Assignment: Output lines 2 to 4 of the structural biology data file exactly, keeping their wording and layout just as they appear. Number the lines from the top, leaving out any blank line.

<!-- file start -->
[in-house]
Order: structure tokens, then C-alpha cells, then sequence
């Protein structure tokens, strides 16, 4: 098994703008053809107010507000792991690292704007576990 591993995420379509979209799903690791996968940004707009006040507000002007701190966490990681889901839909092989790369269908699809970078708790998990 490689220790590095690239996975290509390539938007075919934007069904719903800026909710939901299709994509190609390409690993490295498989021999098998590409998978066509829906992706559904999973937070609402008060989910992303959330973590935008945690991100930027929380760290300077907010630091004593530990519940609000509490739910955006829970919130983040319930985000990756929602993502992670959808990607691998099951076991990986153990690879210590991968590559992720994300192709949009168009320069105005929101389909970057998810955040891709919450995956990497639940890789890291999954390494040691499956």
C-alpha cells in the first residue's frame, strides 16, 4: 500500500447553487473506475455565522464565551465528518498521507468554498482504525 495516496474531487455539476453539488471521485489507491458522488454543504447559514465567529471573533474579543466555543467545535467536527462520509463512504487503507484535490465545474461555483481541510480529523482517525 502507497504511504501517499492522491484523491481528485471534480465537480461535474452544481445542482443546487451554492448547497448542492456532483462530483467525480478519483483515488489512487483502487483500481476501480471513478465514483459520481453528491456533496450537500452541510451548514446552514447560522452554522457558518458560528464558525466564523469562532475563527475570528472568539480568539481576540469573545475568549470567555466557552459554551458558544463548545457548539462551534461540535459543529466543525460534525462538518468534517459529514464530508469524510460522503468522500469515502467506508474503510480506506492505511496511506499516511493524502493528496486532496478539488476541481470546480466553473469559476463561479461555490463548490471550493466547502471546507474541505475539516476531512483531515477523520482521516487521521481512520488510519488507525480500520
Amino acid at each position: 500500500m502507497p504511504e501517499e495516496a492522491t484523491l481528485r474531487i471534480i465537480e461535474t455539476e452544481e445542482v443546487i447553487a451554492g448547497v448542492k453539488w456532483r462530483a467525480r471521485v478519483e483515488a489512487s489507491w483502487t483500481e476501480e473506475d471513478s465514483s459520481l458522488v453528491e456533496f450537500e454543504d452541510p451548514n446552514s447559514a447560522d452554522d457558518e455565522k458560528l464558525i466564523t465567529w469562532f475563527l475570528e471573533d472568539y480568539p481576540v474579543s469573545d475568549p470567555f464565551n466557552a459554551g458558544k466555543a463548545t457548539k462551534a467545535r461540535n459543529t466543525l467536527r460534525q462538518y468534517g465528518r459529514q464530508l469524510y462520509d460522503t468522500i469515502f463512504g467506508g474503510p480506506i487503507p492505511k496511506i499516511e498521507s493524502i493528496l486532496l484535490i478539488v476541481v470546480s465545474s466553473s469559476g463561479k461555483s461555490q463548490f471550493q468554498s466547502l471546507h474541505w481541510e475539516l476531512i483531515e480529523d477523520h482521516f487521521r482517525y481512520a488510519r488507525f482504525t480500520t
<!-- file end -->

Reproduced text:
Order: structure tokens, then C-alpha cells, then sequence
């Protein structure tokens, strides 16, 4: 098994703008053809107010507000792991690292704007576990 591993995420379509979209799903690791996968940004707009006040507000002007701190966490990681889901839909092989790369269908699809970078708790998990 490689220790590095690239996975290509390539938007075919934007069904719903800026909710939901299709994509190609390409690993490295498989021999098998590409998978066509829906992706559904999973937070609402008060989910992303959330973590935008945690991100930027929380760290300077907010630091004593530990519940609000509490739910955006829970919130983040319930985000990756929602993502992670959808990607691998099951076991990986153990690879210590991968590559992720994300192709949009168009320069105005929101389909970057998810955040891709919450995956990497639940890789890291999954390494040691499956």
C-alpha cells in the first residue's frame, strides 16, 4: 500500500447553487473506475455565522464565551465528518498521507468554498482504525 495516496474531487455539476453539488471521485489507491458522488454543504447559514465567529471573533474579543466555543467545535467536527462520509463512504487503507484535490465545474461555483481541510480529523482517525 502507497504511504501517499492522491484523491481528485471534480465537480461535474452544481445542482443546487451554492448547497448542492456532483462530483467525480478519483483515488489512487483502487483500481476501480471513478465514483459520481453528491456533496450537500452541510451548514446552514447560522452554522457558518458560528464558525466564523469562532475563527475570528472568539480568539481576540469573545475568549470567555466557552459554551458558544463548545457548539462551534461540535459543529466543525460534525462538518468534517459529514464530508469524510460522503468522500469515502467506508474503510480506506492505511496511506499516511493524502493528496486532496478539488476541481470546480466553473469559476463561479461555490463548490471550493466547502471546507474541505475539516476531512483531515477523520482521516487521521481512520488510519488507525480500520